Such an enormous clash of ideologies between European unelected mandarins who consider themselves some kind of new aristocracy and are actually offended that anyone should say no thanks (and are probably terrified of what might happen when the UK prospers as a result), MP's on both sides in the UK who are offended by the idea that decisions are made in europe without them, the Irish (no idea what they want), the Welsh and the Scottish who want to be governed by Brussels but are offended by the idea of being governed by Westminster.

    Meanwhile in the real world we carry on working, our mortgage interest rate remains at more or less zero and we get to spend more money than we probably should exploring the world.

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    The government HAS come up with a statement about the story overnight, and there is a strong - if slightly limited - rebuttal. Here's TravelMole's latest:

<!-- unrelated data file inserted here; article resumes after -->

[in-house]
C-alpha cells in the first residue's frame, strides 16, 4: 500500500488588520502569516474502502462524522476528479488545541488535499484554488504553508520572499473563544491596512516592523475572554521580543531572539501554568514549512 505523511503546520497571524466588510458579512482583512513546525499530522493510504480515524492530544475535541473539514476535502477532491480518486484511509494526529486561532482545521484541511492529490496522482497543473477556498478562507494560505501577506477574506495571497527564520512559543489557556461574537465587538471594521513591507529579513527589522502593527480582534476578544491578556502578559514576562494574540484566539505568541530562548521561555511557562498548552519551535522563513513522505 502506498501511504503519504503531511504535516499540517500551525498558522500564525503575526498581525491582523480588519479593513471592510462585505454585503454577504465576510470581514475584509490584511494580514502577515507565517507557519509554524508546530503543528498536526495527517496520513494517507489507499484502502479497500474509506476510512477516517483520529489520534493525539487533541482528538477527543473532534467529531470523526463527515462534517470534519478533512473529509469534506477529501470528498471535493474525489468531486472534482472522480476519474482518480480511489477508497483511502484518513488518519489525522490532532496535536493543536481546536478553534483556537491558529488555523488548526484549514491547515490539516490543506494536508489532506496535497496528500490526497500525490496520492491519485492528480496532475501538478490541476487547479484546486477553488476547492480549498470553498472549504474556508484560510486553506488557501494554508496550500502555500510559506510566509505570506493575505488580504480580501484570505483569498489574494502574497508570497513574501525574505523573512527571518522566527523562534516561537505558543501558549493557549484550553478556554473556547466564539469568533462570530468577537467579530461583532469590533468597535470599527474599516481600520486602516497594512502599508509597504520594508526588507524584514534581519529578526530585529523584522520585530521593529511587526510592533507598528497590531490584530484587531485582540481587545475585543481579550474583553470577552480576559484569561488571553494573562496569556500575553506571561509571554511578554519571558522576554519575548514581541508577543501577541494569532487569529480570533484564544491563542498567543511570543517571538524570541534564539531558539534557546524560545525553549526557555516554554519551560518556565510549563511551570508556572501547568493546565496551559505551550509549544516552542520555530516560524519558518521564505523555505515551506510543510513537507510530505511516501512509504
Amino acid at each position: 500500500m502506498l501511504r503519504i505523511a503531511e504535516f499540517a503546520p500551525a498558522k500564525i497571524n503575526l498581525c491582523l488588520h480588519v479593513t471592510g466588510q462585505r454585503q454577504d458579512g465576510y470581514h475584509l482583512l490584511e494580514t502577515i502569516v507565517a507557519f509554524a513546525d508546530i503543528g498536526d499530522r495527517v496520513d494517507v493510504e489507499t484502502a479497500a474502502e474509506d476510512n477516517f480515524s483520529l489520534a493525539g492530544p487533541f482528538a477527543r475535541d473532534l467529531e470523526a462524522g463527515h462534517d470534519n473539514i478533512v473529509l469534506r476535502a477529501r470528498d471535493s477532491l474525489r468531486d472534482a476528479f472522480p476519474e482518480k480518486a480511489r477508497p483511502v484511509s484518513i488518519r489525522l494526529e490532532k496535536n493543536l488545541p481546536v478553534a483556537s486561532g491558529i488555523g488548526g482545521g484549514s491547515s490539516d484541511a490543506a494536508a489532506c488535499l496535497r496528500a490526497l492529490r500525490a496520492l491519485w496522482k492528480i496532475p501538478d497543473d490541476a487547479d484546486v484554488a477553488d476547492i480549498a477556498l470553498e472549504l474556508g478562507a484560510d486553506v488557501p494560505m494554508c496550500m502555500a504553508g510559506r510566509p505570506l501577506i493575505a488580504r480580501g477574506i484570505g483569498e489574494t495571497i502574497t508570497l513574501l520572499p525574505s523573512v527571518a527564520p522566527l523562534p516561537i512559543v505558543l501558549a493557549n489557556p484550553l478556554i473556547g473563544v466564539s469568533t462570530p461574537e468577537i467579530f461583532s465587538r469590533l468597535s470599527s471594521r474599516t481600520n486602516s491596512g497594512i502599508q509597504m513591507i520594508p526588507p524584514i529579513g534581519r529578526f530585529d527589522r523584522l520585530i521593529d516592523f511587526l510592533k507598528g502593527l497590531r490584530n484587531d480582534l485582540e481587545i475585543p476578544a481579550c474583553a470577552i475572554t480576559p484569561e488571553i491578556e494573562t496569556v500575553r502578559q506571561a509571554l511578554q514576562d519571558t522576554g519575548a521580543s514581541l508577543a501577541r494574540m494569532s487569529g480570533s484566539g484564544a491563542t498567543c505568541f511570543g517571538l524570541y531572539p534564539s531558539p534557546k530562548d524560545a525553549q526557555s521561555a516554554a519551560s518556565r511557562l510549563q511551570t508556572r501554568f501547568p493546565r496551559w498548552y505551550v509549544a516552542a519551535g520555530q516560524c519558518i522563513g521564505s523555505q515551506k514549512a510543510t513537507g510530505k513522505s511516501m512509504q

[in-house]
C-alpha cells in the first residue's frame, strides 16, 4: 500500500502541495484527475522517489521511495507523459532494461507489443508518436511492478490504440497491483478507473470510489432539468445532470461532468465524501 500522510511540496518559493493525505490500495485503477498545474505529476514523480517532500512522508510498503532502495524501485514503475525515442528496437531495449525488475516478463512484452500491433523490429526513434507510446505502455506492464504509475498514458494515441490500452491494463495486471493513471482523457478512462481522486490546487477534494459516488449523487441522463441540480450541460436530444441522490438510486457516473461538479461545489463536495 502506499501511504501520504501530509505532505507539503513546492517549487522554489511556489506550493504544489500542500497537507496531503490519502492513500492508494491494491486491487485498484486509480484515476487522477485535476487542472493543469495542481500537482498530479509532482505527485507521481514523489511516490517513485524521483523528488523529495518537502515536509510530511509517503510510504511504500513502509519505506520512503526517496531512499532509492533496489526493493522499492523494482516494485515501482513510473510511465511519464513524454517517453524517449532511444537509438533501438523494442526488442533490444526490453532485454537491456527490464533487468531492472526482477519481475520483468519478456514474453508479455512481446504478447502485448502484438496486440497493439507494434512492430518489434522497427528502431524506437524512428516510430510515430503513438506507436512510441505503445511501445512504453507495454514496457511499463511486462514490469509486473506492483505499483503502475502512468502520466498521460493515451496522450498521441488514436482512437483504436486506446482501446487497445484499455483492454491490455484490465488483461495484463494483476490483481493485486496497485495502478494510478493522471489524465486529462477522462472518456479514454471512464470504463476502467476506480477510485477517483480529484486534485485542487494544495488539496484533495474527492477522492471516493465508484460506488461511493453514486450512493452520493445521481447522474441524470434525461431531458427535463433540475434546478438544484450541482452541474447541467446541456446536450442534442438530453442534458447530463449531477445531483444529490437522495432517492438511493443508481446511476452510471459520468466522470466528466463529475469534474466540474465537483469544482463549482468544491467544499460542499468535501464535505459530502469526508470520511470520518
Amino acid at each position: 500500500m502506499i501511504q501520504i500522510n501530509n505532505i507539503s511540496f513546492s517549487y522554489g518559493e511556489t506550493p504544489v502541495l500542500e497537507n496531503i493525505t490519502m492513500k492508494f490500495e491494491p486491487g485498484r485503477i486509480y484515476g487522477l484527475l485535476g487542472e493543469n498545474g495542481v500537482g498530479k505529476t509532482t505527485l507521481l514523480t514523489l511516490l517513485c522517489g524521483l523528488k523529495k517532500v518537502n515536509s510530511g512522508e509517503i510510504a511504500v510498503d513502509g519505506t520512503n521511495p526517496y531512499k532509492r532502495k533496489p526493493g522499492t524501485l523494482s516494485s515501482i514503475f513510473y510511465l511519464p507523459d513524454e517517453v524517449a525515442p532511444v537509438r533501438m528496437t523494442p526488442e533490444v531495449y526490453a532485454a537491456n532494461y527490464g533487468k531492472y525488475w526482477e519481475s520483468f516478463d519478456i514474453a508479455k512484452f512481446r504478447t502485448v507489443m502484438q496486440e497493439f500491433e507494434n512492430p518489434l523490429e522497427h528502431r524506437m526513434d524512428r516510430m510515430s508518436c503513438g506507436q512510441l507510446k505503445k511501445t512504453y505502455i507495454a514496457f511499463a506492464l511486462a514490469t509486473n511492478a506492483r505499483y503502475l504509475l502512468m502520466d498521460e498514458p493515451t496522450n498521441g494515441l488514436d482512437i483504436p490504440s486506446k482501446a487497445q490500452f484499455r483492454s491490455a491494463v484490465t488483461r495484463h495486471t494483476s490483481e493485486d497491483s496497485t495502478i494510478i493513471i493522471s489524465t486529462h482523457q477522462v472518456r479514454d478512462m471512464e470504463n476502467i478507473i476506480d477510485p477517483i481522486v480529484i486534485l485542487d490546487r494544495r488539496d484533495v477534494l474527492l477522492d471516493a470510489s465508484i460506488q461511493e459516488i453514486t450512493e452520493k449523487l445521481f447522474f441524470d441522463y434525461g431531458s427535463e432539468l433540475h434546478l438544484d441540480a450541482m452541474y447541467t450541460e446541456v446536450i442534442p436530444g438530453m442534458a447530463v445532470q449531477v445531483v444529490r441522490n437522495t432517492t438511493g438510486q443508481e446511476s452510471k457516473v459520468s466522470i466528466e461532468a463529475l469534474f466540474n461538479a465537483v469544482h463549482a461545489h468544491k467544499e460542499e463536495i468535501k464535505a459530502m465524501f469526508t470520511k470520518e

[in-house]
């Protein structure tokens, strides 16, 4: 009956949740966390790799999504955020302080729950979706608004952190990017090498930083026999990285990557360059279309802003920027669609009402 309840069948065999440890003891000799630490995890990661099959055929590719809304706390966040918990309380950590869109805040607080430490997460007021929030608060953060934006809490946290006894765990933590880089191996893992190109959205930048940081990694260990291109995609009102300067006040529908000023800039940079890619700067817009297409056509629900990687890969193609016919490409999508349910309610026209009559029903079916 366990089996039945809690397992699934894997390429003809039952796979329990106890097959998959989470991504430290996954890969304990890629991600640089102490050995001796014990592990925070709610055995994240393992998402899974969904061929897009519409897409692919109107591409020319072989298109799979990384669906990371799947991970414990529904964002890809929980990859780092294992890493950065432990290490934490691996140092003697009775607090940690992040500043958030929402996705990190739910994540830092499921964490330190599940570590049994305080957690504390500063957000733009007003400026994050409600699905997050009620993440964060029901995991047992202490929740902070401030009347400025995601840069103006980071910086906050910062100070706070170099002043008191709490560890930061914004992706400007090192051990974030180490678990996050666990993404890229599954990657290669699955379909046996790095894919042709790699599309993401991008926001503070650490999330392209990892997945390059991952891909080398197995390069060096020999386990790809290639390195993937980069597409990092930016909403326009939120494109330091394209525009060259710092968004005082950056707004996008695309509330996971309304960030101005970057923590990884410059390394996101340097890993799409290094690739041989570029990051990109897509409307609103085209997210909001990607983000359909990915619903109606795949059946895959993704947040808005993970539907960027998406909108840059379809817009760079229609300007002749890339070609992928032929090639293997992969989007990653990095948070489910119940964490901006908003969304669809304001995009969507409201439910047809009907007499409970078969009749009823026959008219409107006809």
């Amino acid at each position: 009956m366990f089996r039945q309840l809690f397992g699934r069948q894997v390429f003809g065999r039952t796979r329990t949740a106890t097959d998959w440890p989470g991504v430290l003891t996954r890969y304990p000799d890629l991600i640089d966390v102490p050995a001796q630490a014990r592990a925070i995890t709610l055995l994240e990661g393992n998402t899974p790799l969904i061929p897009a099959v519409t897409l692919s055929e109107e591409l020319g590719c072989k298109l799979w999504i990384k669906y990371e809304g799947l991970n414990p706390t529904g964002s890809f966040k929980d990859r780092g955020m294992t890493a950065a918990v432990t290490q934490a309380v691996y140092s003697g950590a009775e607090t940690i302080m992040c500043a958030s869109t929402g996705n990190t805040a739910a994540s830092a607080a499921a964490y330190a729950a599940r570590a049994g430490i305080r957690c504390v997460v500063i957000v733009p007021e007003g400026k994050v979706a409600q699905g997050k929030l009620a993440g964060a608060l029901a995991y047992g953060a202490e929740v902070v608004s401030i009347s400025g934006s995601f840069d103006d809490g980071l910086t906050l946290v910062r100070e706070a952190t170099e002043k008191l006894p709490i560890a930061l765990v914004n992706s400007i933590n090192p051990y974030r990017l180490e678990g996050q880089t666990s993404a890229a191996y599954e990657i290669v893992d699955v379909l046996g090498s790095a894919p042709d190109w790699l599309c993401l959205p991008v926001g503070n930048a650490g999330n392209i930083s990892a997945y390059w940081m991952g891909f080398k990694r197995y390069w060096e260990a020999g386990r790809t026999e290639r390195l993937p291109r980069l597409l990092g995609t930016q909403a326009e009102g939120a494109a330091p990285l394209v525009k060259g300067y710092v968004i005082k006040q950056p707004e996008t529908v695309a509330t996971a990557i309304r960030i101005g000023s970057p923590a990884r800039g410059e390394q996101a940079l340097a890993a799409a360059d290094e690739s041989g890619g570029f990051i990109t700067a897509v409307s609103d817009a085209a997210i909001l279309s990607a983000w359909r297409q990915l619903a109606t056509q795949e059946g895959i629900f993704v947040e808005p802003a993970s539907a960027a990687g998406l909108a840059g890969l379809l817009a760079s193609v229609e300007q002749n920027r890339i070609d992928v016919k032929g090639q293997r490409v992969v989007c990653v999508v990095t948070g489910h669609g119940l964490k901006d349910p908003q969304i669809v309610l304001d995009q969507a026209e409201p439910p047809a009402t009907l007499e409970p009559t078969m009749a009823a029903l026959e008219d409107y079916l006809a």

Published on Tuesday, December 18, 2018
    Transport Secretary steps in to reassure industry after Brexit article furore

    The Secretary of State for Transport has written an open letter reiterating the 'very strong rebuttal' from No 10 following a shocking report in the Sunday Times at the weekend.

    The report, which shook the industry, claimed the government is considering issuing a warning to Brits not to book holidays after March 29 in case of a Brexit no-deal.

    Ministers were quick to dismiss the front page story, which even suggested the government was considering bailing out travel companies put at risk.